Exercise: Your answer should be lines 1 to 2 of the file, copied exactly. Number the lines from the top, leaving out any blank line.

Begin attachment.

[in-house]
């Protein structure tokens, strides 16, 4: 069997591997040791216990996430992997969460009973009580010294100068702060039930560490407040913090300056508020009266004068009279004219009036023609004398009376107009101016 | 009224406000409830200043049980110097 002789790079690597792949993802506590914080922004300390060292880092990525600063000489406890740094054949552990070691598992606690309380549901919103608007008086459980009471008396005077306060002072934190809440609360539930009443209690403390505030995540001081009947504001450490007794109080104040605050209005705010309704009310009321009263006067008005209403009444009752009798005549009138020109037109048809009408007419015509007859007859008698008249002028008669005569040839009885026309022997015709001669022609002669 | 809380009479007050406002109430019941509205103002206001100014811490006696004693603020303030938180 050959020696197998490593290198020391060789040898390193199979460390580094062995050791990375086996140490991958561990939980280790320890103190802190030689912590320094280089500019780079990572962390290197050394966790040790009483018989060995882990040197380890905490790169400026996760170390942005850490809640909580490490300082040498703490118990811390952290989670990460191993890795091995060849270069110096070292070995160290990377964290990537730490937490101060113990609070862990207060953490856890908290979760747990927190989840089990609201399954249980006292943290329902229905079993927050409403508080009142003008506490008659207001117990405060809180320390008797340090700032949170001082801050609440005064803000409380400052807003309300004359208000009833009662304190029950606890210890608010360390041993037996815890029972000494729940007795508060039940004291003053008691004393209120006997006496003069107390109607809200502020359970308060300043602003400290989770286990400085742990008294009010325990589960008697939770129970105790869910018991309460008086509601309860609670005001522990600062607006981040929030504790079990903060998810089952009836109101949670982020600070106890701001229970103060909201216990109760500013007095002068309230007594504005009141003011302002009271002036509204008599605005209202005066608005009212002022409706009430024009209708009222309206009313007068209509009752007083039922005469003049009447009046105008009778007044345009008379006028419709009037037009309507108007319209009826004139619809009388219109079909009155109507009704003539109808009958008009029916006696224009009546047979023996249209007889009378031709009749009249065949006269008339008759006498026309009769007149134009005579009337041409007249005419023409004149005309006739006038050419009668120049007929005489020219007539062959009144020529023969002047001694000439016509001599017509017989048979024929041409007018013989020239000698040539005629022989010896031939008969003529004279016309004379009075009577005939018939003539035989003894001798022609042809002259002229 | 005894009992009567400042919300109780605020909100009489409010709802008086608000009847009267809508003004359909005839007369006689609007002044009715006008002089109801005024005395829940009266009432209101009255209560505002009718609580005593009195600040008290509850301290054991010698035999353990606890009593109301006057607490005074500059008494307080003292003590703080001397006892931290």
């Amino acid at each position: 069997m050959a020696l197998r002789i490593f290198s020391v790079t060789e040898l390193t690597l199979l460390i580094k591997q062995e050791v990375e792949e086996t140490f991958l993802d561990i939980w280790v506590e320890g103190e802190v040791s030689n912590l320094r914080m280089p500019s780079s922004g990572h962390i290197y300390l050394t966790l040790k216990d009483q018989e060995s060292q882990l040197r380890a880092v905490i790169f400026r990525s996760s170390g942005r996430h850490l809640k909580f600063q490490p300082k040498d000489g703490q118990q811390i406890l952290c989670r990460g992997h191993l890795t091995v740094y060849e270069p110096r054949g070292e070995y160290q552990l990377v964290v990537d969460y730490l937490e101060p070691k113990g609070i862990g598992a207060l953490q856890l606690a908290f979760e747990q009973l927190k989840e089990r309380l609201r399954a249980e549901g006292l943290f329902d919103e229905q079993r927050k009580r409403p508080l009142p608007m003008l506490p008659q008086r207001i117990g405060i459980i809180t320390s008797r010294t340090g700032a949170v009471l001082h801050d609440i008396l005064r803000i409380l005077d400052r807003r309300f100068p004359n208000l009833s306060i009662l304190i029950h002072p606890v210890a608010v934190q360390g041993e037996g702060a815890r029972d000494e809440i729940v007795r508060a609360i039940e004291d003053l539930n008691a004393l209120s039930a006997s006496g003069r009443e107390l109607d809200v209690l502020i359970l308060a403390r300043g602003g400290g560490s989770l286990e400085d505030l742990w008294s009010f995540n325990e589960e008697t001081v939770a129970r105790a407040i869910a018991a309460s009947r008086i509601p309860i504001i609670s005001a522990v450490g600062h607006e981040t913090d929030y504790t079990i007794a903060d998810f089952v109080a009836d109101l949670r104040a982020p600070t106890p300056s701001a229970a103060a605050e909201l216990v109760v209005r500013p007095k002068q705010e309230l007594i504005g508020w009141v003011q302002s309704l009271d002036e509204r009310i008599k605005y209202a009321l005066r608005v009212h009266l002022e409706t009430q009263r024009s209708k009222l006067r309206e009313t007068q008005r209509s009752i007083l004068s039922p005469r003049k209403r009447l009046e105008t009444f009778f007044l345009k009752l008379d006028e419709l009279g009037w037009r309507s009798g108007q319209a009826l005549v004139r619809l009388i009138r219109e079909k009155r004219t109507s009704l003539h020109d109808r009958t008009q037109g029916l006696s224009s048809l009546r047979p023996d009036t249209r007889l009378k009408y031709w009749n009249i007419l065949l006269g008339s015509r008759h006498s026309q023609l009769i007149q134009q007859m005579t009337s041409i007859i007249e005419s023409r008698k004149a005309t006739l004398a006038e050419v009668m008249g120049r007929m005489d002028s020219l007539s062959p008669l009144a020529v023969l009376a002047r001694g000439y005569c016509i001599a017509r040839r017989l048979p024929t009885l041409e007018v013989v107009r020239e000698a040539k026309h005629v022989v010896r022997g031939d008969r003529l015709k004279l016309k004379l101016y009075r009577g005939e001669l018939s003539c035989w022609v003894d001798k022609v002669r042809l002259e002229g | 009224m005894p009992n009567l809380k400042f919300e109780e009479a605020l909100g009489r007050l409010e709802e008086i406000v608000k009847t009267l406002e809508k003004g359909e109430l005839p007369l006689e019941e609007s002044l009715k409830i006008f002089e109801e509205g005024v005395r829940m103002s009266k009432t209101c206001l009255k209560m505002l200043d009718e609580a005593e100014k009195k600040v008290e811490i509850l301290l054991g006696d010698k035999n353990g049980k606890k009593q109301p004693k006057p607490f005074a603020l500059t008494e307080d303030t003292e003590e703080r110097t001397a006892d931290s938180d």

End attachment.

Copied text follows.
[in-house]
């Protein structure tokens, strides 16, 4: 069997591997040791216990996430992997969460009973009580010294100068702060039930560490407040913090300056508020009266004068009279004219009036023609004398009376107009101016 | 009224406000409830200043049980110097 002789790079690597792949993802506590914080922004300390060292880092990525600063000489406890740094054949552990070691598992606690309380549901919103608007008086459980009471008396005077306060002072934190809440609360539930009443209690403390505030995540001081009947504001450490007794109080104040605050209005705010309704009310009321009263006067008005209403009444009752009798005549009138020109037109048809009408007419015509007859007859008698008249002028008669005569040839009885026309022997015709001669022609002669 | 809380009479007050406002109430019941509205103002206001100014811490006696004693603020303030938180 050959020696197998490593290198020391060789040898390193199979460390580094062995050791990375086996140490991958561990939980280790320890103190802190030689912590320094280089500019780079990572962390290197050394966790040790009483018989060995882990040197380890905490790169400026996760170390942005850490809640909580490490300082040498703490118990811390952290989670990460191993890795091995060849270069110096070292070995160290990377964290990537730490937490101060113990609070862990207060953490856890908290979760747990927190989840089990609201399954249980006292943290329902229905079993927050409403508080009142003008506490008659207001117990405060809180320390008797340090700032949170001082801050609440005064803000409380400052807003309300004359208000009833009662304190029950606890210890608010360390041993037996815890029972000494729940007795508060039940004291003053008691004393209120006997006496003069107390109607809200502020359970308060300043602003400290989770286990400085742990008294009010325990589960008697939770129970105790869910018991309460008086509601309860609670005001522990600062607006981040929030504790079990903060998810089952009836109101949670982020600070106890701001229970103060909201216990109760500013007095002068309230007594504005009141003011302002009271002036509204008599605005209202005066608005009212002022409706009430024009209708009222309206009313007068209509009752007083039922005469003049009447009046105008009778007044345009008379006028419709009037037009309507108007319209009826004139619809009388219109079909009155109507009704003539109808009958008009029916006696224009009546047979023996249209007889009378031709009749009249065949006269008339008759006498026309009769007149134009005579009337041409007249005419023409004149005309006739006038050419009668120049007929005489020219007539062959009144020529023969002047001694000439016509001599017509017989048979024929041409007018013989020239000698040539005629022989010896031939008969003529004279016309004379009075009577005939018939003539035989003894001798022609042809002259002229 | 005894009992009567400042919300109780605020909100009489409010709802008086608000009847009267809508003004359909005839007369006689609007002044009715006008002089109801005024005395829940009266009432209101009255209560505002009718609580005593009195600040008290509850301290054991010698035999353990606890009593109301006057607490005074500059008494307080003292003590703080001397006892931290």